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Protecting Individual Data

Using only tools already on smartphones, including the compass, a University at Buffalo-led team of engineers is creating an app to stop voice hacking.
“Analyst-driven solutions” rely on rules created by living experts and miss attacks that don’t match the rules. Machine-learning approaches rely on “anomaly detection,” which triggers false positives needing investigation by humans.
Cyber thieves who steal credit and debit card numbers are making millions of dollars in profits, fueling a global criminal enterprise marked by the high-profile data breaches of major companies such as Target and Home Depot.
Can unpredictability protect computers against malware? We want our computers to perform the way we expect. But what if the key to defeating malware is introducing a bit of chaos? We want our computers to perform the way we expect. But what if the key to defeating malware is introducing a bit of chaos?
Rice University published a series of four articles as part of National Cybersecurity Awareness Month to educate students, faculty and staff how to stay safe and be a conscientious Internet user.
Today’s mobile apps are increasingly aggressive at collecting users’ private data. App users have very limited control over how and when apps should be allowed to access sensitive sensors or personal data, ranging from cameras and GPS to contacts and app usage history. The problem is further complicated as more and more apps integrate “data-hungry” components, such as advertising, analytics and user trackers.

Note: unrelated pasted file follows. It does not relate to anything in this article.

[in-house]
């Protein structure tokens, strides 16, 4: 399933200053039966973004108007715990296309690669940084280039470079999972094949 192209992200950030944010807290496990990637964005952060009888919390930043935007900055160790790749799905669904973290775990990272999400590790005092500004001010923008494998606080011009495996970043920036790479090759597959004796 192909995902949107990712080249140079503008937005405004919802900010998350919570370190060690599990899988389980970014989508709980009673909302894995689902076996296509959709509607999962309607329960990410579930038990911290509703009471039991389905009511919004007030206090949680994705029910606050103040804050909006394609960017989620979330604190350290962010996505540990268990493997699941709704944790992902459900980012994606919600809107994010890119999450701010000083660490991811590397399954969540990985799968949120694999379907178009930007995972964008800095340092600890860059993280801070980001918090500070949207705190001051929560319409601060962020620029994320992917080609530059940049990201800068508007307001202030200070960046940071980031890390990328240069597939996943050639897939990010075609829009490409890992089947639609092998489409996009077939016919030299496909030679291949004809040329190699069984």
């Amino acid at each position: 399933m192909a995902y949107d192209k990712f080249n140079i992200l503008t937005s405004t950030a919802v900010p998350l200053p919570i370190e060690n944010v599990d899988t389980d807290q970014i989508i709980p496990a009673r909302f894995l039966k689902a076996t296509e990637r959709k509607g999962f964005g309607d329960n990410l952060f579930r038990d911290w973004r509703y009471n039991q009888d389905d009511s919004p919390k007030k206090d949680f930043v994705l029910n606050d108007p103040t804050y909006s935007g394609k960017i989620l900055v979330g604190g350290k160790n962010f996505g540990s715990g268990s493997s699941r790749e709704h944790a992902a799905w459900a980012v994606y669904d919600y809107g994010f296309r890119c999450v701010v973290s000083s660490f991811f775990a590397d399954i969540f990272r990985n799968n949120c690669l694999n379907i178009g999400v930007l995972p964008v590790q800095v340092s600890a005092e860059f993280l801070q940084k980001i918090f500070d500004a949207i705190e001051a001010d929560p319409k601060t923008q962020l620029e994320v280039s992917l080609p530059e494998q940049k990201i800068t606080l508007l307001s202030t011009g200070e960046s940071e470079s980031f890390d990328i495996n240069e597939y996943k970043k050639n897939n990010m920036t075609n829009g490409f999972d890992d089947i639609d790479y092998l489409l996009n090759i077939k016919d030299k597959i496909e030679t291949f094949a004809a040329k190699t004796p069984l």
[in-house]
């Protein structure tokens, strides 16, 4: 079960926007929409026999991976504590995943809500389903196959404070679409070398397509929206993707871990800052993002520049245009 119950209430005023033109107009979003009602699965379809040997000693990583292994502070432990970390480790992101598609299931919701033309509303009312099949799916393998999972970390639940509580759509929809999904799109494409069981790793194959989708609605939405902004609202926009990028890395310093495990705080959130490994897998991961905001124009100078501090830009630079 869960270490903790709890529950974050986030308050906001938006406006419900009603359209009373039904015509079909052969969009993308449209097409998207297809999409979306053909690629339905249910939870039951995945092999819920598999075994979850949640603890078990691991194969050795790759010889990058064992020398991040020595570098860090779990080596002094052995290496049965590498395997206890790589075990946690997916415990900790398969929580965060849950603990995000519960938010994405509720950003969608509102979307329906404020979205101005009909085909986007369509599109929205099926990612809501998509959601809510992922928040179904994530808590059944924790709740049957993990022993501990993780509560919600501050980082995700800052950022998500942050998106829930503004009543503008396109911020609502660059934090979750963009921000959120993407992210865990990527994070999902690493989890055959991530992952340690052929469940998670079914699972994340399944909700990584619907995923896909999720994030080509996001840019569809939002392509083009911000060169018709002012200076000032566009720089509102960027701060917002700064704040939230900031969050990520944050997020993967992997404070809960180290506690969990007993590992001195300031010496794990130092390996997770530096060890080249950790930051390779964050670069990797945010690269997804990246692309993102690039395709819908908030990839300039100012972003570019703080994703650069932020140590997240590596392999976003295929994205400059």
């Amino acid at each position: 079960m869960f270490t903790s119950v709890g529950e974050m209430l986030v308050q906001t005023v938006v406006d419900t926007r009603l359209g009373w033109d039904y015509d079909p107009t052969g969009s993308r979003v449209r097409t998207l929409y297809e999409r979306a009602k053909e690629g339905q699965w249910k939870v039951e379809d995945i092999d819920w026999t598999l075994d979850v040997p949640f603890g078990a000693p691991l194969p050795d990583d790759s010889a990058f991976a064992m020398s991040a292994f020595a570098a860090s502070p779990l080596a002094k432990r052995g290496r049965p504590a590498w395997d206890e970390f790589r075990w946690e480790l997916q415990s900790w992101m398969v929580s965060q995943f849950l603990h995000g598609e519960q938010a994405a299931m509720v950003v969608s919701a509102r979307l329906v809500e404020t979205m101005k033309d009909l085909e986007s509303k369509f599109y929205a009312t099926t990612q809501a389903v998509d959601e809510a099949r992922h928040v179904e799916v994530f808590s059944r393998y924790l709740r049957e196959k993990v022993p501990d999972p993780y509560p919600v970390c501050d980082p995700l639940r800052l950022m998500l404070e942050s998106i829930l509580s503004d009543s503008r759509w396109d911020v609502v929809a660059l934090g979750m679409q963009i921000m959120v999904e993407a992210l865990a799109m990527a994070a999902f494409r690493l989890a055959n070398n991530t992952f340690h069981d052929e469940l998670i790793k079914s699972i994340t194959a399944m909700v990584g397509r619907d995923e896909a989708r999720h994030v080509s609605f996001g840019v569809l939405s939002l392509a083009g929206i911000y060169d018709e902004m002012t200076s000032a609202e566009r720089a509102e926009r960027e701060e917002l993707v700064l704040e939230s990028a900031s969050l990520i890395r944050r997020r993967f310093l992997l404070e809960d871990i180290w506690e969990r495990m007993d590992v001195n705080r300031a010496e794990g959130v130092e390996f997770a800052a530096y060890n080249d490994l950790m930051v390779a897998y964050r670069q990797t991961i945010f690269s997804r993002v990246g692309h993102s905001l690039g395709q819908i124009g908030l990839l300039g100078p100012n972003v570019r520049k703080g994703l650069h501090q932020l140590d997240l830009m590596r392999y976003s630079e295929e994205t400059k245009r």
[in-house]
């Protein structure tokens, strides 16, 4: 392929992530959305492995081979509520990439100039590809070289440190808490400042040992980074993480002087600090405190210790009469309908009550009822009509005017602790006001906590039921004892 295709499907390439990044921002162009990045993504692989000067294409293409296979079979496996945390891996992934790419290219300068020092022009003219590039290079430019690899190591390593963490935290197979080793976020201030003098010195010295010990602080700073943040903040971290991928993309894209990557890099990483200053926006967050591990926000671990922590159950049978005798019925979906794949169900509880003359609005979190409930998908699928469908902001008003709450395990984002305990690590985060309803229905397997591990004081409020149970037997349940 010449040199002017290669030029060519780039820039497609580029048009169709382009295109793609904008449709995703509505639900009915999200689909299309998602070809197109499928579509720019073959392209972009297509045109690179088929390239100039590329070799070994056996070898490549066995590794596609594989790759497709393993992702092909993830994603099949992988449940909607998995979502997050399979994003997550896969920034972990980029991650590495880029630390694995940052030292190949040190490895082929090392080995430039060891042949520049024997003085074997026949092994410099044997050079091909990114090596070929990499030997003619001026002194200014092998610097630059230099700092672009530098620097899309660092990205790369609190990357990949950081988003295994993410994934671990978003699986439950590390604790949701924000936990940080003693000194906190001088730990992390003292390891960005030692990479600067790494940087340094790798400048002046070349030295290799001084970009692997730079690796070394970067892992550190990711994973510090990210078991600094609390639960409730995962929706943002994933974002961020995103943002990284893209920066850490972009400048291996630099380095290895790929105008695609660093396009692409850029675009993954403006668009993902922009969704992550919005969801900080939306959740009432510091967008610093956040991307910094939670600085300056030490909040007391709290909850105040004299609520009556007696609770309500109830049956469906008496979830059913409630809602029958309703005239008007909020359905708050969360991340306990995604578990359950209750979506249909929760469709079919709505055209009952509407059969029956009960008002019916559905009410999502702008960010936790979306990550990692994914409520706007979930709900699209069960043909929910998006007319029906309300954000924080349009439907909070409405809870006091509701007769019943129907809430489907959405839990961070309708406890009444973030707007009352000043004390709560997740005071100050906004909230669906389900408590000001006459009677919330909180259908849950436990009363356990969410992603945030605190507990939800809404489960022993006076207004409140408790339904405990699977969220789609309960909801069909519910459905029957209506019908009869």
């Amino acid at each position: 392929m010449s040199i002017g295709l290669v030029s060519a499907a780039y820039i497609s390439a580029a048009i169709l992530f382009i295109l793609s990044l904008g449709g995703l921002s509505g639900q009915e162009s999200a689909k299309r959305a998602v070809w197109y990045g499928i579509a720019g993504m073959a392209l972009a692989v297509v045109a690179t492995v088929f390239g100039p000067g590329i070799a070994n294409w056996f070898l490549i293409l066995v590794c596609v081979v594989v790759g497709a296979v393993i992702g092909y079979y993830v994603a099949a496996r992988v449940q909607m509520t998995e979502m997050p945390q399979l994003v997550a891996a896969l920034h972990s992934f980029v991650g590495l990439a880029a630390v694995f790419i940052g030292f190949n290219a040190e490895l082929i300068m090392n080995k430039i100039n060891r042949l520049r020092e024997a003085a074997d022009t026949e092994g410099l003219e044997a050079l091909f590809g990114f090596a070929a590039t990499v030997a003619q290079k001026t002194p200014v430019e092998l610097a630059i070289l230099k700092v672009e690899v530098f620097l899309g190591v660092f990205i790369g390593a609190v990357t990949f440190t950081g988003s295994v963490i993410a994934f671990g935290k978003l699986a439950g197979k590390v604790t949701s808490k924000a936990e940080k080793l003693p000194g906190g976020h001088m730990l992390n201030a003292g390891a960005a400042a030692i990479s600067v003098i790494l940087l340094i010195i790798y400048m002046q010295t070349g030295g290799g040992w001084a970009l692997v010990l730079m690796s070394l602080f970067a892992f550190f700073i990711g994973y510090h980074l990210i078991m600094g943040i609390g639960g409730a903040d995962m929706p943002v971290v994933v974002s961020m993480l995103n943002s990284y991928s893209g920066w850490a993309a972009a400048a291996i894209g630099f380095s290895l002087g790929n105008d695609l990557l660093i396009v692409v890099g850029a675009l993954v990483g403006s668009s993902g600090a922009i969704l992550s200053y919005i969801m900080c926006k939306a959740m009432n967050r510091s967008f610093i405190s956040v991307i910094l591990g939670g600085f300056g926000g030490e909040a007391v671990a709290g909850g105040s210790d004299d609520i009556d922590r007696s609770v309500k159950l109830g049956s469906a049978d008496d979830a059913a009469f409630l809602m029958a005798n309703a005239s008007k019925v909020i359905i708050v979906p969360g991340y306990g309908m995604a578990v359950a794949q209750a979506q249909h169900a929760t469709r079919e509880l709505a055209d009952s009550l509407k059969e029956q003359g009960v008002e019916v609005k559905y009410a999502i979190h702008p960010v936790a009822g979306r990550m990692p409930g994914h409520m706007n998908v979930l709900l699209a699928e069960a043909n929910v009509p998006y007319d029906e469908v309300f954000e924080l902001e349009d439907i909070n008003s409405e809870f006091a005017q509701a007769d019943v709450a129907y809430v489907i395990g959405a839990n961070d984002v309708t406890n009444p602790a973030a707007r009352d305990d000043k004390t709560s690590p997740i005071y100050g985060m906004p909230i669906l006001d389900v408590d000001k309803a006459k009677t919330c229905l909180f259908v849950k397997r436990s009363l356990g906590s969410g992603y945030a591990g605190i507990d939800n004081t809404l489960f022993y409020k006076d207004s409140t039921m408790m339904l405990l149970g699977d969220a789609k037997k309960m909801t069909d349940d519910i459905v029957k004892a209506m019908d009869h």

Researchers at UPenn are exploring how the algorithms that conduct network analysis can be designed to guarantee certain privacy protections.
The internet has become so critical to our society that addressing its weaknesses is like “operating on a live patient,” says Mark Crovella, a Boston University College of Arts & Sciences (CAS) computer science professor and department chair. CAS computer scientists are taking on the challenge of securing a platform designed for open access while protecting our liberties.
The results of an American presidential election—from a population of 220 million eligible voters with no federal ID cards—has unparalleled implications for global politics.
Privacy policies for websites, smartphone apps and, especially, components of the emerging Internet of Things are usually ineffective or ignored by users, but Carnegie Mellon University researchers say properly designed privacy notices could help remedy that problem.